~ by Servetus on January 7, 2017.

31 Responses to “Fans don’t care that much about our object’s rational career considerations”

  1. I left this comment at the blog referenced in your second line and I leave it here too:
    Thank you for giving me some perspective on this because I was really asking myself ‘is he even trying anymore’ after reading about Miles. It just seemed like he was frittering away his talent after proving how good he can be after The Hobbit and The Crucible (and others such as Sparkhouse and North and South). I was really disappointed in his career choices lately but this makes me reconsider being so judgmental of him and take a closer look at myself as well.

    • LOL, I think you should go ahead and be judgmental. I’m judgmental. But as you say, I think what it tells me is something about me, not about him.

  2. I nodded along with everything here. I know that much of this has undoubtedly been an issue in the past (what fandom doesn’t have repetitious discussions?). These sorts of topics usually have me considering context . . . both the context within which I, myself, am responding to the situation and the context that RA, as an actor, may be making decisions. It’s all supposition, of course, and I guess I’m articulating my own needs as a fan this way. Apparently, I have a heavy need for context (even if I have to invent it myself).

    • Extrapolating: I think that for you the primary context in which Armitage is to be understood is the professional world. (Your blog is heavily about that, so far, anyway.) I’m not saying that that’s the wrong context. Just that for most fans I have observed that hasn’t been the primary issue. Not only in the sense of unawareness of the professional world, but in the sense that even if they know about it, it doesn’t play an important role for them. You can spend an hour telling an Armitage fan about the business model of a theater and how it affects it ticket availability and reservations, but in the end, if the theater is unimportant to her, the only thing that will matter to her in the end is the availability of the ticket and specifically, whether it is available on her terms.

      I think that this state of affairs (fans unaware of, and/or not interested in, professional constraints on work available) in turn relates to the kind of work that he’s done. This fandom really is torn at times by the fact that he hasn’t stayed in one consistent milieu and doesn’t fully conform to the expectations of any of them. So every time he does a different genre, those of us who are “fans of Armitage” get confronted with the expectations and assumptions of the different fandoms and genre fandoms who appear on our doorstep. I think if he did work in theater more consistently, his fandom would be different and there would be more acknowledgement or at least awareness of the factors you cite. But every time he does a play I feel painfully reminded that most of his fans are not theatergoers. Every time there’s another con he doesn’t do I am reminded that while many fans of his are popular culture mavens, he doesn’t see appearing at cons as one of the responsibilities that relates to having played Thorin Oakenshield. The encounter with the Fannibals was a year-long episode in dealing with the fact that Armitage doesn’t really like to tweet. One used to be able to assume that every Armitage fan had at least seen part of North & South but I was slapped in the face this week with an awareness that that is not the case, either.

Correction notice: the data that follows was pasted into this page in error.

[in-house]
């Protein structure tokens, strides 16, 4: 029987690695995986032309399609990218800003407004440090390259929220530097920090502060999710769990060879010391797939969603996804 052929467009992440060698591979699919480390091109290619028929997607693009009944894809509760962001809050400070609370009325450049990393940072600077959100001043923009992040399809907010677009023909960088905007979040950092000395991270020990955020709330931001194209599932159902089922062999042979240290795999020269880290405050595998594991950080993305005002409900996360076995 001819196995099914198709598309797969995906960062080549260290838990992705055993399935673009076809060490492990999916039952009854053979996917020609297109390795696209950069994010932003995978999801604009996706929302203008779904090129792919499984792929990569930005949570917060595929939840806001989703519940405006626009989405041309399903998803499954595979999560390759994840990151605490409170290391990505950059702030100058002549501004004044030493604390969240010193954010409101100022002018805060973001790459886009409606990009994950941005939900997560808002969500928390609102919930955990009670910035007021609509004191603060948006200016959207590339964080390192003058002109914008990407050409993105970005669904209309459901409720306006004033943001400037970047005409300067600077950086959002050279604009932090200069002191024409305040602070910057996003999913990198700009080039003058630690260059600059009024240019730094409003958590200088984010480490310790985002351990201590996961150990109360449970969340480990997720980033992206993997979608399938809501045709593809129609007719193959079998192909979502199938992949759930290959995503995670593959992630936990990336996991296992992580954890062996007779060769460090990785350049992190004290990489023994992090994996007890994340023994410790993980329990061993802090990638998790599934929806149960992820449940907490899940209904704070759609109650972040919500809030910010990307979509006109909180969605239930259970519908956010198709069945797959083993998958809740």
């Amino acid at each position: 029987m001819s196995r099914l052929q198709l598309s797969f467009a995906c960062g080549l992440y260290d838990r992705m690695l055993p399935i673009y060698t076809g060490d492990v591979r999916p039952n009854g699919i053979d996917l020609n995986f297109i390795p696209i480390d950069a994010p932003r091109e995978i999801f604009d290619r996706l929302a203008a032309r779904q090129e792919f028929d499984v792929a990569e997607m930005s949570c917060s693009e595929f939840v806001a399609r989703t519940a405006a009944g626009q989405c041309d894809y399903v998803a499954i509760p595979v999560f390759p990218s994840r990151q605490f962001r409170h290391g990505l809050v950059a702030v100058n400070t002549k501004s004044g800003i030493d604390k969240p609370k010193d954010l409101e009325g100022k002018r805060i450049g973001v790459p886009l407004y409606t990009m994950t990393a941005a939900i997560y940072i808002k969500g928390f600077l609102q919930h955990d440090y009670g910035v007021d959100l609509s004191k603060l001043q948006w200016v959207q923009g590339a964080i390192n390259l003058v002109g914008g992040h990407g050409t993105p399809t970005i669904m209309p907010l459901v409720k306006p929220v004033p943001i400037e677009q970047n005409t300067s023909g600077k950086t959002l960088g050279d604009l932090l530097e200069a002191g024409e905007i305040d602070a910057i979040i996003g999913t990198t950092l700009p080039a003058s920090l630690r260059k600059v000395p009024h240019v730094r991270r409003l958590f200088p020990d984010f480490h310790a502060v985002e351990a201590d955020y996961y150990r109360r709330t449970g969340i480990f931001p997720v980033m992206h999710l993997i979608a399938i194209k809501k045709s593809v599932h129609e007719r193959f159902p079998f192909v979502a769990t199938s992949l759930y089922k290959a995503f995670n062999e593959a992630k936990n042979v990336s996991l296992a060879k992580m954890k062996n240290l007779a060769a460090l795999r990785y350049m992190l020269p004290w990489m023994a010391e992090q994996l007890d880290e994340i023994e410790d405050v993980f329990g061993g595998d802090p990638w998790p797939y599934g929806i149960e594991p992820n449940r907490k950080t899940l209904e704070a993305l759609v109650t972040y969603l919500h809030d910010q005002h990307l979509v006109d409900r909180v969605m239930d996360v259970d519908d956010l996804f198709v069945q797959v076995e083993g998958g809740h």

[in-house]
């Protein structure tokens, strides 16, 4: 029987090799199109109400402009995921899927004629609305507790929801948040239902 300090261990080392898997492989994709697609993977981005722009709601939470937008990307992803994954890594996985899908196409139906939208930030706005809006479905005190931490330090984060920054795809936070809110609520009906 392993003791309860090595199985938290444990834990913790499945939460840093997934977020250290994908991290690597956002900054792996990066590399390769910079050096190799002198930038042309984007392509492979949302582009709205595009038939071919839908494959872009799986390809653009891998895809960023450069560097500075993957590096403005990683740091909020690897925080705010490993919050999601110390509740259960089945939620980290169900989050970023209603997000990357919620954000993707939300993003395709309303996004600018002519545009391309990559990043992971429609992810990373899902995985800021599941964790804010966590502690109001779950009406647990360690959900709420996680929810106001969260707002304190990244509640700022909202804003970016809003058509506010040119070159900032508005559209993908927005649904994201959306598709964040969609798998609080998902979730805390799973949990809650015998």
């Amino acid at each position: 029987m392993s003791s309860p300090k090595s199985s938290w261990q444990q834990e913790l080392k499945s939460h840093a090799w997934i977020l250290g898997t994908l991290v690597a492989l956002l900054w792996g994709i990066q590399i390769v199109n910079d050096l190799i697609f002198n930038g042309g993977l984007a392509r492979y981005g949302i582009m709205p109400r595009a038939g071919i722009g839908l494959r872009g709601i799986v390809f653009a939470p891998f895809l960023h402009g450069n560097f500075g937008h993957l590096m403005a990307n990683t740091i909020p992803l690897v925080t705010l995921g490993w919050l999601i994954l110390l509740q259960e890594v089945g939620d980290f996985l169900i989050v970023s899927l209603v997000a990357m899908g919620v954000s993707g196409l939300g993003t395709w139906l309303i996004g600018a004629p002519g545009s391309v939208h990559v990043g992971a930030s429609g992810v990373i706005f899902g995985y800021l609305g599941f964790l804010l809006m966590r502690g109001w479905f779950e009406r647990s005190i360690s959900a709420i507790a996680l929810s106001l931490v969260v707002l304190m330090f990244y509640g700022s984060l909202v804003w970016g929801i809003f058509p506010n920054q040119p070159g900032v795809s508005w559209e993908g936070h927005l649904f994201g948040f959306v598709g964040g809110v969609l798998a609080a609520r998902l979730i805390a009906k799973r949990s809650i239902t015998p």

It’s not that I object to context — I provide a lot of context myself. It’s just that I can’t really determine what context should be important for other fans, not least because any of the contexts we might discuss will be hypothetical for most fans. (This is a piece of why shipping is so contentious around here — because everything is soooo hypothetical that there is almost no substantial base of agreement or group of facts that all fans agree on the meaning of to even start a discussion with.)

      • You’re definitely right about the general thrust of my own context on my blog. I tend to think of him as a working actor first, the way I think about any number of actors I know personally and whose work I very much admire. Maybe it is my way of demystifying him.

        I stopped myself several times on twitter in the last day or two from trying to “educate” those who I assume aren’t really interested. As often as not, I write on the blog to articulate my own perspective on an something and then send that POV out into the world, for better or for worse.

        • I think this is one of the biggest problems with social media in general (the person who bops in to educate me about something) and Twitter in particular, but it’s a risk one takes whenever one speaks as the medium seems to want to encourage that kind of interaction.

          You certainly have the right to present your own POV. I suppose the problem here is how informed people present differing points of view. I didn’t want to leave a thousand-word comment on your blog; that is usually considered rude.

  3. Being in a fandom has really been educational. I suppose I’m generally open to whatever genre or role he might take, but never understood back in the days when I’d get so energized about, say, seeing him portray a doctor in Sleepwalker… that the actual chance of seeing him portray a doctor in Sleepwalker was so completely out of my control. I guess I don’t care whether his career takes another trajectory into super-stardom/franchise/headliner but I admit it would be nice to have that assurance that the product would at least be accessible. I have a hard time getting energized in the way that I used to be energized about a film like Miles… not because of the idea of teenage motorbike racing and animal robots, but simply because I’m not sure I’ll ever see it released.